My parents only bothered to take out citizenship a few years ago. They have lived here so long that they are part of the funiture. However they never applied to be citizens before that because as permanent residents they had all the civil liberties you would expect from a nice place such as Australia without the hassle of having to vote or do jury duty. Plus they were busy. In the end long after the kids had all moved on it was the desire for an aussie passport and the removal of the pledge of allegiance to the Queen which swung the deal and they did the deed.
Some immigrants are much more keen to tie the knot and become aussie citizens. However since July last year there is now a quiz and a longer waiting period of four years. I think that everybody should enjoy basic civil rights as soon as they arrive here, however the political rights associated with citizenship are a separate matter.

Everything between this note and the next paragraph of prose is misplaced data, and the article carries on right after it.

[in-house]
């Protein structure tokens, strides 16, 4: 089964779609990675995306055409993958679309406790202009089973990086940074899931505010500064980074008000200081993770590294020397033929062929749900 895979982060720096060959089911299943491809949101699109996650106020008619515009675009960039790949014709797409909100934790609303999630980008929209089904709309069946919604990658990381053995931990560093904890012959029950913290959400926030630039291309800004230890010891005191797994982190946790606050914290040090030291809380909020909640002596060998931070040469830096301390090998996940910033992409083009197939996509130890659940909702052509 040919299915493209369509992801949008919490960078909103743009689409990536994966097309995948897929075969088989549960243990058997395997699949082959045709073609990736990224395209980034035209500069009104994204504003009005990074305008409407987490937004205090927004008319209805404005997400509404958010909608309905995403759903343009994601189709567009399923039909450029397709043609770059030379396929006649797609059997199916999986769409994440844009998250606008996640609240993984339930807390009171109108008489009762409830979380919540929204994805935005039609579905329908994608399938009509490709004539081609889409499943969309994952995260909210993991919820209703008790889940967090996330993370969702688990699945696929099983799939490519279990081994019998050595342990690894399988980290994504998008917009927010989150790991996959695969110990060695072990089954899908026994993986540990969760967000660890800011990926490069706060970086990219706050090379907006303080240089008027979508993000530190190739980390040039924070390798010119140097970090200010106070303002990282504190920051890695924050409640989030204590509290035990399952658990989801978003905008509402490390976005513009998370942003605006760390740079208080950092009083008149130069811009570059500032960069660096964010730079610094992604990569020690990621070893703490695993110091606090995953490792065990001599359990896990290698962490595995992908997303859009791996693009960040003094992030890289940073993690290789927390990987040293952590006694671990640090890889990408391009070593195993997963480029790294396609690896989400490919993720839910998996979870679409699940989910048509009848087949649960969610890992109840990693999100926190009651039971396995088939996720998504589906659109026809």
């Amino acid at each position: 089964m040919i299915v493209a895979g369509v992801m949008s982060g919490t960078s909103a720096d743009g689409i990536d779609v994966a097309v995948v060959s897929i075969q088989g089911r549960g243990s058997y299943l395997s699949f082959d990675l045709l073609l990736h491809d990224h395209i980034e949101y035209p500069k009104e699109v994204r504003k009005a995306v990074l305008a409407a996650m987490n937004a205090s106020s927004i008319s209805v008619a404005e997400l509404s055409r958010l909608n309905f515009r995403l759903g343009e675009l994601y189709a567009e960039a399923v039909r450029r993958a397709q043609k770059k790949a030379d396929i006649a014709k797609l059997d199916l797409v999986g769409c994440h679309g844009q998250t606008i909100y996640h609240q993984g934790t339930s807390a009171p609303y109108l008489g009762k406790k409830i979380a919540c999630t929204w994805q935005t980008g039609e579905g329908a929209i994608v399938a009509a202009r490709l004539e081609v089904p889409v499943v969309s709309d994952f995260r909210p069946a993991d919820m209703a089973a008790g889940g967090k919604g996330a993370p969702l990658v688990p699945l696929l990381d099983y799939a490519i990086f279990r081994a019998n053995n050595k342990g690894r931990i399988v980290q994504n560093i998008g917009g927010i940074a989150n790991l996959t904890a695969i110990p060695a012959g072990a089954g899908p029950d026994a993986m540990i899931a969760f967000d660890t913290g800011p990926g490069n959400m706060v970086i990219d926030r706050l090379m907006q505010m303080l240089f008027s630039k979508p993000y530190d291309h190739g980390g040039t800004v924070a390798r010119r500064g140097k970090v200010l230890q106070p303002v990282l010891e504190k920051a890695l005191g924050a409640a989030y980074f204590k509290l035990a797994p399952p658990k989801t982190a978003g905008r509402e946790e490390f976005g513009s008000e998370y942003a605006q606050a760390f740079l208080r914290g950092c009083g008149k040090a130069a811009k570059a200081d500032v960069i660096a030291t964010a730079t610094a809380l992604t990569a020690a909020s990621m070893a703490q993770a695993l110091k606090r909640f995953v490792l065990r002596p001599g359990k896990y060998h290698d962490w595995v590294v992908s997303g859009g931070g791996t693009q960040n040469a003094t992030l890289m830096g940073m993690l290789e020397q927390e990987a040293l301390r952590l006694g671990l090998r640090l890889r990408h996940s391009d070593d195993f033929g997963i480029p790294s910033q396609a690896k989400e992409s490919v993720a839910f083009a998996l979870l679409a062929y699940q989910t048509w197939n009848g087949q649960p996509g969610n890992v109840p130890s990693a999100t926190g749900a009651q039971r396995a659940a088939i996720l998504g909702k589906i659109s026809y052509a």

Is a four year wait before you can become a citizen too long, not long enough or just right?
I found this reference with some details about waiting periods in other countries. It is getting a bit long in the tooth but I suspect that it is still reasonably accurate.
It mentions these waiting periods for some other nations:-
New Zealand, 3 years
Indonesia, 5 years
USA, 5 years
UK, 5 years
Germany, 8 years
Spain, 10 years
Italy, 10 years
Switzerland, 12 years
Do we want residents to hurry up and become citizens? Or do we want to make them wait? What’s in it for us? What’s in it for them? Personally I can see merit in a long romance between nation and resident before the big day. I’d be much more likely to increase the delay rather than to reduce the delay. However I don’t think there is any magically correct number.